Coffee has long been seen as a habit to be broken in the path to good health. However, do the millions of coffee drinkers really need to go without? Is it really detrimental to our health? It seems that not only does it not pose any harm but it can actually provide benefits to our health!
‘Systematic reviews of the research – the most powerful method to weigh up scientific evidence – judge the current evidence as mostly in favour of drinking coffee. Coffee drinking is linked to a decreased risk of premature death, type 2 diabetes and some types of cancer.
However, some people will need to be cautious of the amount. Heavy coffee intake has been linked to an increased risk of lung cancer and can exacerbate heart problems .’
What are some of the benefits coffee provides? The studies have shown that coffee drinkers can actually live longer! Even amongst those who drink decaffeinated coffee.
‘Coffee drinkers live longer. A review of 20 studies including more than 970,000 people found those who usually drank the most coffee had a 14% lower risk of dying prematurely from any cause, compared with those who drank the least. Even drinking just one to two cups a day conferred an 8% lower risk. Decaffeinated coffee drinkers who had two to four cups a day still had a 14% lower relative risk of premature death than those who didn’t drink coffee at all .’
Coffee also appears to significantly decrease the risk of liver and prostate cancer partly due to the presence of kahweol and cafestol. These compounds assist in protecting against cancer.
‘Coffee drinkers, particularly men, have a lower risk of liver cancer. This is important as liver disease is the sixth-most-common cancer in the world and is more common in men.
Results from six studies, based on the total number of cups of coffee drunk per day, found the relative risk of liver cancer was 14% lower for every extra cup .’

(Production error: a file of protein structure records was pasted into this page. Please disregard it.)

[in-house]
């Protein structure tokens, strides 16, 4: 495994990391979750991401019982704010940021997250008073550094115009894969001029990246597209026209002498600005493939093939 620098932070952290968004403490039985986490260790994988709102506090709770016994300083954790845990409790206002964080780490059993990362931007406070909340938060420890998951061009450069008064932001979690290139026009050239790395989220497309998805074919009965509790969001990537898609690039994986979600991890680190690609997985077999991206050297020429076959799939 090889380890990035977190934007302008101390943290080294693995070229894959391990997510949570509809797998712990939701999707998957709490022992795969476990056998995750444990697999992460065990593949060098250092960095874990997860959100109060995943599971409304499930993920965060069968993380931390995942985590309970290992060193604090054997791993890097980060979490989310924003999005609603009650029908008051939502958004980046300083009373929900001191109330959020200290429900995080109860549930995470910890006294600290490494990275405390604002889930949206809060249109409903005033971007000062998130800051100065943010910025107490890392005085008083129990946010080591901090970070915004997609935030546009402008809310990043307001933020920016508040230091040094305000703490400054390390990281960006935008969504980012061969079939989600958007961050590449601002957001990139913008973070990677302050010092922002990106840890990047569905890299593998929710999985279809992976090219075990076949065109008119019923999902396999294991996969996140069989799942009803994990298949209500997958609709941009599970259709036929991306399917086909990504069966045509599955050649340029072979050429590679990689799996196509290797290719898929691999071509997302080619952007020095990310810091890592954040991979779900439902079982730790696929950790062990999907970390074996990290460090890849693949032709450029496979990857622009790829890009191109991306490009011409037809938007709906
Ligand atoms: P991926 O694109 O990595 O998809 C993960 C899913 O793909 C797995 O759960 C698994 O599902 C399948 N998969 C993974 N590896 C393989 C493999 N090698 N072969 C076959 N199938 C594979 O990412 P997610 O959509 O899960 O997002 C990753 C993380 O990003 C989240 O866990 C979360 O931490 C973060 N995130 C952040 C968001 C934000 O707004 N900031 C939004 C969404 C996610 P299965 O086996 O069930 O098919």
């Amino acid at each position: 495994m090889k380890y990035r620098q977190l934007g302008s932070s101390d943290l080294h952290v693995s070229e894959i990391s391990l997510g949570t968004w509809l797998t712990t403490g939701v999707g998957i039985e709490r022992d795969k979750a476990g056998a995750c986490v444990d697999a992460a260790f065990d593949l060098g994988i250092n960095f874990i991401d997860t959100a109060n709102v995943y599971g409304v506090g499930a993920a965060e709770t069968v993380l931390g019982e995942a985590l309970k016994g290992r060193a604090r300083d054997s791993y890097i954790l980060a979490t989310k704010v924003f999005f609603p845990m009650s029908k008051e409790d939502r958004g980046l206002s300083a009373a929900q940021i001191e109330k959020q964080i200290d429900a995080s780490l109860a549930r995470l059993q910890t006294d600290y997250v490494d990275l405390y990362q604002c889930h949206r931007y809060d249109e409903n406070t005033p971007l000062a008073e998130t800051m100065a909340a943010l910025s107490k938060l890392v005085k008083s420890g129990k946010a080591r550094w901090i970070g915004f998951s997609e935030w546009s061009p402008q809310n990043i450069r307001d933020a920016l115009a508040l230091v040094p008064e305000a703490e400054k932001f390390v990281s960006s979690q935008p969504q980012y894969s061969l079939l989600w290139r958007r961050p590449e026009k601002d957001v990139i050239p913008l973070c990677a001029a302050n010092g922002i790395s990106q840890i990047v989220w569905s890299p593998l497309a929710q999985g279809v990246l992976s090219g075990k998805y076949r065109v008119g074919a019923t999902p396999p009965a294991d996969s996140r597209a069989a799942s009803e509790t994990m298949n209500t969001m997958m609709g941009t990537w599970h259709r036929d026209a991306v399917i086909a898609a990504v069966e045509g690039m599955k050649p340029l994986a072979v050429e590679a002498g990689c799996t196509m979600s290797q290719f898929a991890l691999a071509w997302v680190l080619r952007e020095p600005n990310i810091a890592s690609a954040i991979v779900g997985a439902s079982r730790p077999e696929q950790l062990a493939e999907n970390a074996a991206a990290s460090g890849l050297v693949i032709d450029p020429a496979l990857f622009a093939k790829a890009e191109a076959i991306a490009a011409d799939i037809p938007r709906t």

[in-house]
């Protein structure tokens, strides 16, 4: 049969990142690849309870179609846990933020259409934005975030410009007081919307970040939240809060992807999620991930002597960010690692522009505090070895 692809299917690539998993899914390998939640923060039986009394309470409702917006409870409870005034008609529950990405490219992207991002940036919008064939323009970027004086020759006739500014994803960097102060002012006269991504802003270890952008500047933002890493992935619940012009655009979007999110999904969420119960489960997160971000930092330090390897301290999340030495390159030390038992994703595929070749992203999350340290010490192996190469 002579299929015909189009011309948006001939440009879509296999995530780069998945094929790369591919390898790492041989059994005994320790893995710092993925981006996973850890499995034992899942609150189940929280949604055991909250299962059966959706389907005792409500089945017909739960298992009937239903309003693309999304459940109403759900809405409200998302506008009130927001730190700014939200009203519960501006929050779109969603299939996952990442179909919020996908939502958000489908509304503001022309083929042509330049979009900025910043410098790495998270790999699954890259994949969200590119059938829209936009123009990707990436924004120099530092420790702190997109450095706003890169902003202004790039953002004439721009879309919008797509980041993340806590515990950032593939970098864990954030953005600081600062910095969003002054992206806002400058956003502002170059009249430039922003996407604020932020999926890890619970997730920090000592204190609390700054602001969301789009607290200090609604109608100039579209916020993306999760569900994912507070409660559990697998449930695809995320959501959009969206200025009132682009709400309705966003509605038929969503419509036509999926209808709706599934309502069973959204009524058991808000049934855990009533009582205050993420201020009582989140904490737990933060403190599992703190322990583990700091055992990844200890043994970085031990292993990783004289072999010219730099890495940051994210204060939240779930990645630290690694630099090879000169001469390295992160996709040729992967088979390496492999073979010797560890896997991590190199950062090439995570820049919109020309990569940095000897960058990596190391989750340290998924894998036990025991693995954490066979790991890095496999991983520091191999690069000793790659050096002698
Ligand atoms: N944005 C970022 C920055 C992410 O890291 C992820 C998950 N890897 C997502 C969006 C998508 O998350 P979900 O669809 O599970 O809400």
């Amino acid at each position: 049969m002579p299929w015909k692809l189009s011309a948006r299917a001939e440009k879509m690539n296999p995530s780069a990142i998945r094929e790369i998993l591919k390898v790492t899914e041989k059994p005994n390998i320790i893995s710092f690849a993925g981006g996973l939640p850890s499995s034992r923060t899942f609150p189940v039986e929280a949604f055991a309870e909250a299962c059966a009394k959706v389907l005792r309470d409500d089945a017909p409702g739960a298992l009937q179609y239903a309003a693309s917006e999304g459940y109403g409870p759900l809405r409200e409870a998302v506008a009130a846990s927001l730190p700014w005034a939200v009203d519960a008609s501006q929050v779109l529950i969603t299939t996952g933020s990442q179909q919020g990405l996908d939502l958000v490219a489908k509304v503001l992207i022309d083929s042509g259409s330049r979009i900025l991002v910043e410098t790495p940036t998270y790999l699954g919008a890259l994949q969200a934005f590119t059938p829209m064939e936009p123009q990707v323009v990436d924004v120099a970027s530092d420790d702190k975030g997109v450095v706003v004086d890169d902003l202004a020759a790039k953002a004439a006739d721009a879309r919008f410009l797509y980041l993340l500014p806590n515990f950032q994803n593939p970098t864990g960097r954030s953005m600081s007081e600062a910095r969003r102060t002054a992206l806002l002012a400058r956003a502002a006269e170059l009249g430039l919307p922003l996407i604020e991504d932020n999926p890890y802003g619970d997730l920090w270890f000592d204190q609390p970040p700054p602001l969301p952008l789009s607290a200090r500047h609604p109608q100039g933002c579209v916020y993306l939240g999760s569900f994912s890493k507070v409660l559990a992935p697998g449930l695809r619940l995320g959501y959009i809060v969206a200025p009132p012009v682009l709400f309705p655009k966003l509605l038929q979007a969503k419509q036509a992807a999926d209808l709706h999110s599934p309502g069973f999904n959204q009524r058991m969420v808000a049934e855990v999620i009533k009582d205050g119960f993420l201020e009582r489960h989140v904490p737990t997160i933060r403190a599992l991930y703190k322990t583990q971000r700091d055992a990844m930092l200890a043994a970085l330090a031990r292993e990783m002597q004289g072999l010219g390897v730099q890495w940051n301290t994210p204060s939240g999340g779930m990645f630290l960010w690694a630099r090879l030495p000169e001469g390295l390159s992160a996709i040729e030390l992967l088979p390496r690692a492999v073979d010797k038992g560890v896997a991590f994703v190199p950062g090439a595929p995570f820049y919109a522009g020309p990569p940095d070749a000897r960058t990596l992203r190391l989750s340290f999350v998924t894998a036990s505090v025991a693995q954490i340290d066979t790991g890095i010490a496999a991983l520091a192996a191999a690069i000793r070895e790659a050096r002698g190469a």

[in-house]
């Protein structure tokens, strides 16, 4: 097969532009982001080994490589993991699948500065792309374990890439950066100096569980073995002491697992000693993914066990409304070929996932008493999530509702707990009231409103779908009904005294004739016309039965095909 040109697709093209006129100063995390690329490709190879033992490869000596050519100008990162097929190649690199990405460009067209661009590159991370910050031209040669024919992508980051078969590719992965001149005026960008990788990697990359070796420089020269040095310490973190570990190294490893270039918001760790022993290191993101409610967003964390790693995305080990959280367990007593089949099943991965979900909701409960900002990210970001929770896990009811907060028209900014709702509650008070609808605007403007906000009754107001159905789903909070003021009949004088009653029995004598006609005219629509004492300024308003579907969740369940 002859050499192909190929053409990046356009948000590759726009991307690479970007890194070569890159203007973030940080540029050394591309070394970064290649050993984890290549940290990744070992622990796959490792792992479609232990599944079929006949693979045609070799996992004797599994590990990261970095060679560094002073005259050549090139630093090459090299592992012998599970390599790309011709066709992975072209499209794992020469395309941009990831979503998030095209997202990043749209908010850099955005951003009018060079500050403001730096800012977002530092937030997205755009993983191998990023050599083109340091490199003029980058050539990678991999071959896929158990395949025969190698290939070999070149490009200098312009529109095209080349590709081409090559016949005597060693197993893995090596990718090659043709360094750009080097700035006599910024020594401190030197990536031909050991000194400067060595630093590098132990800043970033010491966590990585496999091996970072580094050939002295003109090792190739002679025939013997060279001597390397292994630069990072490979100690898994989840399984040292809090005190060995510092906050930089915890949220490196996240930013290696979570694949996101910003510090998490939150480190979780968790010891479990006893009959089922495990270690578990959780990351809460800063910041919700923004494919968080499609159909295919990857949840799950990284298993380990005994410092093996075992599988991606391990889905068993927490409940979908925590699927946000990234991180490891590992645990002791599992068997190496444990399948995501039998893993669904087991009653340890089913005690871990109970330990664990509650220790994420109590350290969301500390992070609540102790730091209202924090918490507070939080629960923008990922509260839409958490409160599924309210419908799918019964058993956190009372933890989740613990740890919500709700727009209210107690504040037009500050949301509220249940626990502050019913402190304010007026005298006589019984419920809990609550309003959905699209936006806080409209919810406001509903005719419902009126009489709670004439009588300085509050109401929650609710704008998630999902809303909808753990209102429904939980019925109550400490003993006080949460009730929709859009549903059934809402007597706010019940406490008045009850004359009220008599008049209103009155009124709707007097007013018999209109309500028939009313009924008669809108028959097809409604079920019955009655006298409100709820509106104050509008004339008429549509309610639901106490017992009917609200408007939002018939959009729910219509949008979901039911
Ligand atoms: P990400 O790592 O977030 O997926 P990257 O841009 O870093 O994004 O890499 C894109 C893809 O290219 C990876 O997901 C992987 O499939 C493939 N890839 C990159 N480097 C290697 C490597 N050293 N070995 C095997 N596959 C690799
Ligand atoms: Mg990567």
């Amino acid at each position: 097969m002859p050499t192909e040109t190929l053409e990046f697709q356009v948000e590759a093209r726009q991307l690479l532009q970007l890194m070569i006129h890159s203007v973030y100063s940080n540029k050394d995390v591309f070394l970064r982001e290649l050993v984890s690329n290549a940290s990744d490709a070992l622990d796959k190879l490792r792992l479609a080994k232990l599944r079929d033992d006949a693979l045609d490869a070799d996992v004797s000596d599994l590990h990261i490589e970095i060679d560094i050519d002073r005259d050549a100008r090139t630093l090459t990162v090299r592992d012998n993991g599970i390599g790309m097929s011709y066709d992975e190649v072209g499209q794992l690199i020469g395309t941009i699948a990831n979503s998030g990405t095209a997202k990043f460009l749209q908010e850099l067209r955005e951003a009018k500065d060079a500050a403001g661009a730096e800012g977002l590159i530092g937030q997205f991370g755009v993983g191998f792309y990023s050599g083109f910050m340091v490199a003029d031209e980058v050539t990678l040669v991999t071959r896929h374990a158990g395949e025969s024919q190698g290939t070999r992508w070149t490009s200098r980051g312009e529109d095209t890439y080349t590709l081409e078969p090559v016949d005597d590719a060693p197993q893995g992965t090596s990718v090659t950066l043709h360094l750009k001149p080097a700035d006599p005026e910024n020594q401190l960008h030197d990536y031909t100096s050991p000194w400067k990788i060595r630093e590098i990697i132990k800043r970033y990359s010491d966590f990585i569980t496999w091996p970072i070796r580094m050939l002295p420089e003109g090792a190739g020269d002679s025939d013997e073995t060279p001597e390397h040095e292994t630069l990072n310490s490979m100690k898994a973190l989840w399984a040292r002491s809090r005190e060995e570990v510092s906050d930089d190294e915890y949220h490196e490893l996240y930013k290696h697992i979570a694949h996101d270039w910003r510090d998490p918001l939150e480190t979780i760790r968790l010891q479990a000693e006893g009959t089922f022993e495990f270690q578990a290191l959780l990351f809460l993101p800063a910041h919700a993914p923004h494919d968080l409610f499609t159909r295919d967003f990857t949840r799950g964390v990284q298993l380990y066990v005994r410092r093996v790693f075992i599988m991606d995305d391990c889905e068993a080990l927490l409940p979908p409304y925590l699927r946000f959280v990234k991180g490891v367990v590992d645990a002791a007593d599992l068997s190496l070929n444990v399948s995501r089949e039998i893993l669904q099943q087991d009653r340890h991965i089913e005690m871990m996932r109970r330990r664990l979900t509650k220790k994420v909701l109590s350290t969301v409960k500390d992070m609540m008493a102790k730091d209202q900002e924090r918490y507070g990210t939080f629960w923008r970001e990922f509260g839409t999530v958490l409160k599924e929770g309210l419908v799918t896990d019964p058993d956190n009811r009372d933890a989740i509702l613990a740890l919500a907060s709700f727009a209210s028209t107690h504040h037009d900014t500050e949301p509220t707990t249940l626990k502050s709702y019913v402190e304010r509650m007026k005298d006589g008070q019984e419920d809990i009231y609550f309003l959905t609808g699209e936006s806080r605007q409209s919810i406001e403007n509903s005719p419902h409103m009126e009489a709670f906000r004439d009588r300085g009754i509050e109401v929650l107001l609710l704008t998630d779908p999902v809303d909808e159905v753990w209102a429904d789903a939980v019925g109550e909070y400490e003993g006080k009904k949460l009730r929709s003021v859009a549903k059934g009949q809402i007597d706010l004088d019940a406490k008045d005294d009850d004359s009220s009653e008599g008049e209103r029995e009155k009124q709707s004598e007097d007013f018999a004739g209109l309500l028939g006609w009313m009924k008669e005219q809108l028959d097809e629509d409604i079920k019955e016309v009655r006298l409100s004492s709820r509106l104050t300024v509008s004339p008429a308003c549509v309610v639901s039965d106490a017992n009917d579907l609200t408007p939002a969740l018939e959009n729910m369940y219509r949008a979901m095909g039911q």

As previously mentioned, coffee can also reduce a person’s risk of developing type 2 diabetes. The risk appears to decrease more with the increase in coffee intake.
‘Coffee drinkers have a lower risk of type 2 diabetes. Across 28 studies of more than one million adults, those who drank three or more cups of coffee a day had a 21% lower relative risk of developing type 2 diabetes compared to those who never or rarely drank it. For those drinking six or more cups a day, the risk was lowered by 33%.’
‘The active components of coffee help reduce oxidative stress, the imbalance between free radicals and antioxidants. Coffee contains chlorogenic acid, which has been shown to improve glucose metabolism and insulin sensitivity, and caffeic acid, which increases the rate muscles use up blood glucose, as well as having immune-stimulating and anti-inflammatory properties .’
However, coffee intake should be lessened when pregnant. There is also the possibility that it increases the risk of lung cancer and can increase blood pressure in some individuals or those who don’t drink it regularly. It is also important that your coffee isn’t full of full cream milk, sugar, cream and other high sugar/ fat additives.